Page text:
High Line Advisors LLC

management ideas for banks and broker-dealers

Rules of Prime Brokerage Risk Management

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We’ve assembled a list of guiding principals for managing risk in a prime brokerage business, covering the areas where prime brokers are most likely to get into trouble. We encourage the community to contribute to or debate this list. Anonymous contributions may be emailed to feedback@highlineadvisors.com.

  1. Margin Lending: Don’t finance what you don’t trade. If you don’t have price discovery or can’t orchestrate a liquidation of the collateral, don’t make the loan.
  2. Margin Lending: Lend against assets, not credit. The ability to value collateral should be a core competency of any prime broker or repo desk, while expertise in credit extension (unsecured lending) is not. Be aware of the boundary between secured and unsecured risk, as lower margin buffers increase credit exposure in extreme (multi-sigma) market events. If you don’t have possession (custody) of the asset, don’t finance it.
  3. Margin Lending: Finance portfolios, not positions. Diversification of collateral is a significant risk mitigator.
  4. Margin Lending: Accept everything as collateral, but don’t necessarily lend against it. Cover your tail risk with a lien on anything you can get, but don’t add to the problem by lending against less liquid positions.
  5. Margin Lending: Be aware (beware) of crowded trades. The liquidity assumptions used to determine margins may be insufficient when like-minded hedge funds simultaneously become sellers of the stock. This goes beyond positions in custody, but those held by other prime brokers as well. Ownership representations are reasonably required.
  6. Secured Funding: Eliminate arbitrage among similar products. Maintain consistent pricing and contractual terms when borrowing securities or entering into swaps, repos, margin loans, or OTC option combinations with customers.
  7. Customer Collateral: Accept only cash collateral for derivatives. If non-cash collateral is offered, convert it to cash (via repo), apply only the cash value against the requirement, and charge for the cost of the conversion. Cash debits and credits are the best way to manage margin/collateral requirements across multiple products and legal entities.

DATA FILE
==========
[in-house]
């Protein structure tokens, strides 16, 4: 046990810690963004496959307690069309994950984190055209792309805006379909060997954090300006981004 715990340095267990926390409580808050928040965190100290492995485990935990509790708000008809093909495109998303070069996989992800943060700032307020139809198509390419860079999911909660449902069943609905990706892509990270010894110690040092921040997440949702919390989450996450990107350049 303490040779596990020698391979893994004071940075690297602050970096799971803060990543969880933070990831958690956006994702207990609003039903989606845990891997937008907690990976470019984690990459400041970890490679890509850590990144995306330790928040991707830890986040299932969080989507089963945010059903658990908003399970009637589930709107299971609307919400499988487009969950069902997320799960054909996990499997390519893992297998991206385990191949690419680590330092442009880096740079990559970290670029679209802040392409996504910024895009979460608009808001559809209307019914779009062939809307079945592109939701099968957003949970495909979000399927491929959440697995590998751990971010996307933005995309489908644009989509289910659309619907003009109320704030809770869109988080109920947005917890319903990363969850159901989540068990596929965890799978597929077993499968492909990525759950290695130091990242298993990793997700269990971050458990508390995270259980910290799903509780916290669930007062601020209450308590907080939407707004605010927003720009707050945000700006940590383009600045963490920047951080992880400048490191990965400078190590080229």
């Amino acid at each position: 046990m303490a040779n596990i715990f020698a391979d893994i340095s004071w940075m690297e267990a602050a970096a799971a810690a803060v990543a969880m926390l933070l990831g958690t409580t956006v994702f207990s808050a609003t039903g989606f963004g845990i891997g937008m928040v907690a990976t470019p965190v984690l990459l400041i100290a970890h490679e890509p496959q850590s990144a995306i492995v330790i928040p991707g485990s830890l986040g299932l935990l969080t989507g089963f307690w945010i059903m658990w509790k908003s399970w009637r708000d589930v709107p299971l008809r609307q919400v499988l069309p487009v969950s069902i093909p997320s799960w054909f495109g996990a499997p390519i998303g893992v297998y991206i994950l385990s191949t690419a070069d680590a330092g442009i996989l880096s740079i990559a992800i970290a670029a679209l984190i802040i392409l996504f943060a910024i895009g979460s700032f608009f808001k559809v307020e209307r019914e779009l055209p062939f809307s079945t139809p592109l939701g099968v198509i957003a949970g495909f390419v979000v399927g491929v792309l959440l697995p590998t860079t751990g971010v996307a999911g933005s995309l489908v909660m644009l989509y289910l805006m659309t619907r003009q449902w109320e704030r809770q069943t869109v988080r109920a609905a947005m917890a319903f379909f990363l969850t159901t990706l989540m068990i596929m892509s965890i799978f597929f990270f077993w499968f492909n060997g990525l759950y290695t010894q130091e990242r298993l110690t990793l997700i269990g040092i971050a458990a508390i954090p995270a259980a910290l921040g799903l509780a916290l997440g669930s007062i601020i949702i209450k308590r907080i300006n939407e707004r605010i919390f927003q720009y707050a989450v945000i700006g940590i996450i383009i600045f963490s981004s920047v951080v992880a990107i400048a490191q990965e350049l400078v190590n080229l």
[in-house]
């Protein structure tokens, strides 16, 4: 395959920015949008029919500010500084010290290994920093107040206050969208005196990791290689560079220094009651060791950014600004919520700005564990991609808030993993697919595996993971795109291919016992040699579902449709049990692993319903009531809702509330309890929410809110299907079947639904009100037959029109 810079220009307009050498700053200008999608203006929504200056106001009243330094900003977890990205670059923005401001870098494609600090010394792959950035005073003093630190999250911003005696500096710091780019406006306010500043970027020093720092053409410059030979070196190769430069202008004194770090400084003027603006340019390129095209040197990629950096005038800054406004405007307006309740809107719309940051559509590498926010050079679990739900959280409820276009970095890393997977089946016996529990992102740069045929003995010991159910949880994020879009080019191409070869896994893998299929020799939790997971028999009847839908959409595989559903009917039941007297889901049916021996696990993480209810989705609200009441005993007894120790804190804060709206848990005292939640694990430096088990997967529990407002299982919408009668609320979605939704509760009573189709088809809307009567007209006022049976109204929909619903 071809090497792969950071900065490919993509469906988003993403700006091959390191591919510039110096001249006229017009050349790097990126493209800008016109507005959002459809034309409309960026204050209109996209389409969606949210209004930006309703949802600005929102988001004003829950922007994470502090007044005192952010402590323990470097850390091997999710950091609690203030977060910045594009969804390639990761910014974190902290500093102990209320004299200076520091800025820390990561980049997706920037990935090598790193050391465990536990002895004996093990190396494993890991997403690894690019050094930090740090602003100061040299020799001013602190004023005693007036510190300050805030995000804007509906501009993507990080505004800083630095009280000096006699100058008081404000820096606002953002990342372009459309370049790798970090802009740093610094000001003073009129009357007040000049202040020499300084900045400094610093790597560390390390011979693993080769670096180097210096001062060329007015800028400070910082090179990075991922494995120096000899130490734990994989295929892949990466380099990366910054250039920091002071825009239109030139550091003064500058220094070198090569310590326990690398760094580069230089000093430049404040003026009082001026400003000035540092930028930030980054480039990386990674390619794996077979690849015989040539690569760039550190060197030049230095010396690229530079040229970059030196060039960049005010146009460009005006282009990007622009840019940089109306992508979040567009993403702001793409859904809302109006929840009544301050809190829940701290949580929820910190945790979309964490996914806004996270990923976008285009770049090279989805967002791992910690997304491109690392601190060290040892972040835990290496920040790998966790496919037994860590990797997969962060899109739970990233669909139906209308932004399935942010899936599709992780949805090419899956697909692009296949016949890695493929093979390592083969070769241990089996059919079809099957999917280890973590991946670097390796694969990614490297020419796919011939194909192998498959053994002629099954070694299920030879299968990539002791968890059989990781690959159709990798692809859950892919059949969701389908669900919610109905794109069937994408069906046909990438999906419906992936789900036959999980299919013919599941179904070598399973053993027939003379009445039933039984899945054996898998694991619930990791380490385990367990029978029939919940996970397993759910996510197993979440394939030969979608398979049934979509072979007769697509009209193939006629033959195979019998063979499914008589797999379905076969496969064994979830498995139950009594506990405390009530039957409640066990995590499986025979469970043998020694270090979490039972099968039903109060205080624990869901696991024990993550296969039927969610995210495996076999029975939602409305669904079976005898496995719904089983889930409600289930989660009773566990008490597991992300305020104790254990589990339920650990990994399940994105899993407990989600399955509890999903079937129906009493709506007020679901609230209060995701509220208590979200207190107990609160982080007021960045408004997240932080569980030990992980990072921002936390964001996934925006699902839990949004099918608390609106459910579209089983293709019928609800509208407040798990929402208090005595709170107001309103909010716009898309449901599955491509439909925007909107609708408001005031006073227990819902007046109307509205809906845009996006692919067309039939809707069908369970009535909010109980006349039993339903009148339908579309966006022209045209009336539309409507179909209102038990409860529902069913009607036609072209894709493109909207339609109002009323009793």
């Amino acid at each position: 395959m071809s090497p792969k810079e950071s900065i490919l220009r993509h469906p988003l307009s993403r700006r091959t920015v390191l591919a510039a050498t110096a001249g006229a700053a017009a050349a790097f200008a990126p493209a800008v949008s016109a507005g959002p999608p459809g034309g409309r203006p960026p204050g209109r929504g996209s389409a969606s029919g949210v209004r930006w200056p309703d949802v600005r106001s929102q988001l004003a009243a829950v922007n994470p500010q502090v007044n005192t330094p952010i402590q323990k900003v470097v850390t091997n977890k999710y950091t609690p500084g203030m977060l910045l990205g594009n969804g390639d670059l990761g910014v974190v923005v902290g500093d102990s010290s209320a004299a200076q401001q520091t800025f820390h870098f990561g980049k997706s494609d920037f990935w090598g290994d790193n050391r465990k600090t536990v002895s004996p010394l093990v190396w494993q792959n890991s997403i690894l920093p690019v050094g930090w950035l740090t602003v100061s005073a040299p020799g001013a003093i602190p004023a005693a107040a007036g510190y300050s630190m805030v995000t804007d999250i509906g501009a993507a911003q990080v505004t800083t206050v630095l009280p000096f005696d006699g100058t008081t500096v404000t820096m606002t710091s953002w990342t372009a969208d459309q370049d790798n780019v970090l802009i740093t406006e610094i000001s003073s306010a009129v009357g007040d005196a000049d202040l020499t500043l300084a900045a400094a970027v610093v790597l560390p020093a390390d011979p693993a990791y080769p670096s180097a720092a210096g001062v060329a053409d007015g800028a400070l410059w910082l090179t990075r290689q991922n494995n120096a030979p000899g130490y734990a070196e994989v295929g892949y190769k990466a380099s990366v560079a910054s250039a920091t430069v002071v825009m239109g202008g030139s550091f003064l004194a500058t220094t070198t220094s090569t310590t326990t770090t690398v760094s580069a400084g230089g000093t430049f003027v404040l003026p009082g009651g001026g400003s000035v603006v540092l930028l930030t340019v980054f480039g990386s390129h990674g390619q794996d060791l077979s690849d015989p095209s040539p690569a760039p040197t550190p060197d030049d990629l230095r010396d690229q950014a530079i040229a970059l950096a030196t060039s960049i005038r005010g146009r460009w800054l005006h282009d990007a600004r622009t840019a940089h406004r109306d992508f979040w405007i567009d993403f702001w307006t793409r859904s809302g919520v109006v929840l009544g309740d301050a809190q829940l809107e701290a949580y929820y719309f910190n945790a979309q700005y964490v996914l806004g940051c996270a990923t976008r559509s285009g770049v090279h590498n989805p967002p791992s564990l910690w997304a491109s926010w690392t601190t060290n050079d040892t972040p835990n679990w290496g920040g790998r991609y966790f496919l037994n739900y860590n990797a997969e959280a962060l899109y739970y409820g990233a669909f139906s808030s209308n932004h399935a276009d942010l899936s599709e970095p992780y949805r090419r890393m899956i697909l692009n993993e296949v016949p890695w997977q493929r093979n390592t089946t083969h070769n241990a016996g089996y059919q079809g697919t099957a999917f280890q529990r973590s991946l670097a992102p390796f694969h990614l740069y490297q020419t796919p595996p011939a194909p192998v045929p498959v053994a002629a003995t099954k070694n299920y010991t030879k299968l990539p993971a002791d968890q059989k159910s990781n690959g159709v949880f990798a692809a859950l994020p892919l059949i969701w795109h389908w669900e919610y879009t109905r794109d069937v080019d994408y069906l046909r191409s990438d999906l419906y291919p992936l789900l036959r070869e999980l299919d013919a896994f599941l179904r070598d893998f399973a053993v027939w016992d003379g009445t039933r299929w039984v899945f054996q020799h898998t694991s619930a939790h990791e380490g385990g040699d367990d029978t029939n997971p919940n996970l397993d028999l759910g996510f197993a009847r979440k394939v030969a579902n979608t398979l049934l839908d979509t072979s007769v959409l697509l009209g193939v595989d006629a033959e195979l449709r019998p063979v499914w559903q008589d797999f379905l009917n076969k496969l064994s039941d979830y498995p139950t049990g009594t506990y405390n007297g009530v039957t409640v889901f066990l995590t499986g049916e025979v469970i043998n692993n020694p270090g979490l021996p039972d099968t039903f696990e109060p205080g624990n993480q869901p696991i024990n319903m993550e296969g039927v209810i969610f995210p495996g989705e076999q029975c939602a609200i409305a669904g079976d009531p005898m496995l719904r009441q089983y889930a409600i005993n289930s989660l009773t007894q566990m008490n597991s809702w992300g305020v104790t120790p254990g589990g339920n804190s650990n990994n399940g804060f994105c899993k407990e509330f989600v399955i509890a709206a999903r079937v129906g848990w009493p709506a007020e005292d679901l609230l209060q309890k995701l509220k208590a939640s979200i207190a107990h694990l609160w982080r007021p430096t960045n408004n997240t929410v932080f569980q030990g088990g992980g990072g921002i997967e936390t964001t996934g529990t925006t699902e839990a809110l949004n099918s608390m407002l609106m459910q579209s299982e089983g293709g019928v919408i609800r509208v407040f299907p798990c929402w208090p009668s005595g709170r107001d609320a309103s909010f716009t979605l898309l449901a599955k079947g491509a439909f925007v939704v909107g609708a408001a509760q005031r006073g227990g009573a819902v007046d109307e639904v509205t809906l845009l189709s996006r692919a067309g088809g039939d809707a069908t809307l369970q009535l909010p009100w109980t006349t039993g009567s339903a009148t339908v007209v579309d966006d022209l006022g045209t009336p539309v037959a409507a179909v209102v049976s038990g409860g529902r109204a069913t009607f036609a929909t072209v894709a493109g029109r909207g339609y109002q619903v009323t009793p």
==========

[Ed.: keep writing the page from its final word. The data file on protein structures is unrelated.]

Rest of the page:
8. Contractual Terms: Treat clients that do not permit cross-default or cross-collateralization among accounts as if they were as many distinct clients. If you can’t net or offset client obligations, don’t give margin relief for diversification.
  9. Derivatives Intermediation: Do not provide credit intermediation unless you understand credit risk (again, most prime brokers do not) and charge accordingly. When intermediating derivatives operations, do not inadvertently insulate customers from the credit of their chosen counterparties.
  10. Funding Sources: Raise cash from collateral, not corporate Treasury. Strive to be self-funding, raising cash lent to customers from securities pledged by customers. Practice “agency” lending (from cash raised from customer collateral) over “principal” lending (from unsecured sources of cash, like commercial paper).
  11. Term Funding Commitments: Don’t be the lender of last resort unless you understand what it means, want to do it, and get paid properly for it. Only the largest banks with substantial cash positions under the most dire circumstances may be in a position to offer unconditional term funding commitments. Does any broker-dealer qualify?
  12. Sponsored Access: Have robust controls for high-frequency direct market access, including gateways to enforce trading limits.
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